P – Progession
Progression can be viewed as happing in stages: Initial, improvement, and maintenance. The initial gains in aerobic fitness are seen in the first six to eight weeks of training. It is not unusual for the novice exerciser to see gains of 3% a week in the first month and 1-2% during the next 4-8 months. For the average person, 5-20% increases in aerobic fitness can be expected with deconditioned individuals experiencing up to 40% improvement. Athletes due to their high levels of aerobic conditioning see 2-5% gains.
During the initial phase of aerobic training, the average person should progress to sustain moderate activity for at least 30 minutes after starting at about 20 minutes per session 3 days per week. Remember to make SENSE during your program (see above). Once the above is achieved, during the improvement stage, intensity, duration, and frequency is increased but never at the same time. Duration and frequency should be increased to the ideal targets before intensity is increased. The rate of progression depends on many factors beyond the scope of this article. Seek help if you are unsure of how to progress. Usually, this progressive period can last between 4-8 months. After a person has achieved their cardiorespiratory fitness goal, maintenance begins.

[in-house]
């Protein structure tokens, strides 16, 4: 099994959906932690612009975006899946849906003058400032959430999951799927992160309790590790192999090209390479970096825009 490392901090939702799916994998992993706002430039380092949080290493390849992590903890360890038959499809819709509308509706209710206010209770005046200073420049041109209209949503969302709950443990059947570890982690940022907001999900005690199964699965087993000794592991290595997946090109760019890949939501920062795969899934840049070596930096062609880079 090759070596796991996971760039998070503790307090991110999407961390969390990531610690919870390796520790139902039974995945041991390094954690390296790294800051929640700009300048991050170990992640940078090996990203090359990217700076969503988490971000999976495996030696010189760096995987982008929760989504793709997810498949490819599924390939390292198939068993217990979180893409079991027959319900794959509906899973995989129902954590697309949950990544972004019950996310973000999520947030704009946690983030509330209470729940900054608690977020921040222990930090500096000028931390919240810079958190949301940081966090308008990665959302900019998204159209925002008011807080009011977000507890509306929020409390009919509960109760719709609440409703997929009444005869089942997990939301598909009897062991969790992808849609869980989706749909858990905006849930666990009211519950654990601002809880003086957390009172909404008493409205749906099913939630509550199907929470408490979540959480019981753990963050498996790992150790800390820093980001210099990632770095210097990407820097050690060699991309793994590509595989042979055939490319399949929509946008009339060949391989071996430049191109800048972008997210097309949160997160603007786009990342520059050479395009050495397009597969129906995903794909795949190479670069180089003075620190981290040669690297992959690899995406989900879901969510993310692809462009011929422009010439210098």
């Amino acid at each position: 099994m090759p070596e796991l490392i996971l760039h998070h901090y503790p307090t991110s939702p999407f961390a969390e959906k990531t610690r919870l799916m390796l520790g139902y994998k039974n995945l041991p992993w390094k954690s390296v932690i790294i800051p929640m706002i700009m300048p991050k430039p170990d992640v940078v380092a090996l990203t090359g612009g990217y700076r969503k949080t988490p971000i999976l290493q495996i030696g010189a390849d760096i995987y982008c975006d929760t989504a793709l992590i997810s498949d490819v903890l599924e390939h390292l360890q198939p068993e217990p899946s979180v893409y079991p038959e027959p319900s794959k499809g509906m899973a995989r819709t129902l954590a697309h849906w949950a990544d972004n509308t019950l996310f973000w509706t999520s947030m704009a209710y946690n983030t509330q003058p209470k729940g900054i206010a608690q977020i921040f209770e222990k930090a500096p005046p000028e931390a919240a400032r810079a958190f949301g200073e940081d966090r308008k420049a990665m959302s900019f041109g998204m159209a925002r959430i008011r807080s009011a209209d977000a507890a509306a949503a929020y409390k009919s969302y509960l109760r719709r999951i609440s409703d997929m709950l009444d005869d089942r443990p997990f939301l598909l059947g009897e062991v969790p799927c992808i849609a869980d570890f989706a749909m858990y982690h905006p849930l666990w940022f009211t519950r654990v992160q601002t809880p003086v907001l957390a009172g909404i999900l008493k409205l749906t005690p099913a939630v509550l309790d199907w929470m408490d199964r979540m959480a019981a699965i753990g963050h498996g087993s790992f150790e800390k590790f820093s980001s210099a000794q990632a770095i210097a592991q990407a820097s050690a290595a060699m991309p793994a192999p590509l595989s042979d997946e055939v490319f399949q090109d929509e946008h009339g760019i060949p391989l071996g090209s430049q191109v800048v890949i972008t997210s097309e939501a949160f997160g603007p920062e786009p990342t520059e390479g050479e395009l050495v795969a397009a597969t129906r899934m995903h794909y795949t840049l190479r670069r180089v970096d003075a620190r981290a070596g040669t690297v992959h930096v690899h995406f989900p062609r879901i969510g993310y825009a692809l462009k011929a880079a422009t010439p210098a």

Using F.I.T.T-VP provides us with the framework to make decisions about managing the volume of exercise (frequency x intensity x time). It also helps develop a well-rounded program by using various types to impact different components of fitness. Finally, and probably most important, using F.I.T.T-VP helps us increase the enjoyment of exercise as we can get benefits in a safe and planned process. So let’s put the F.I.T.T (VP) in fitness to get great benefits.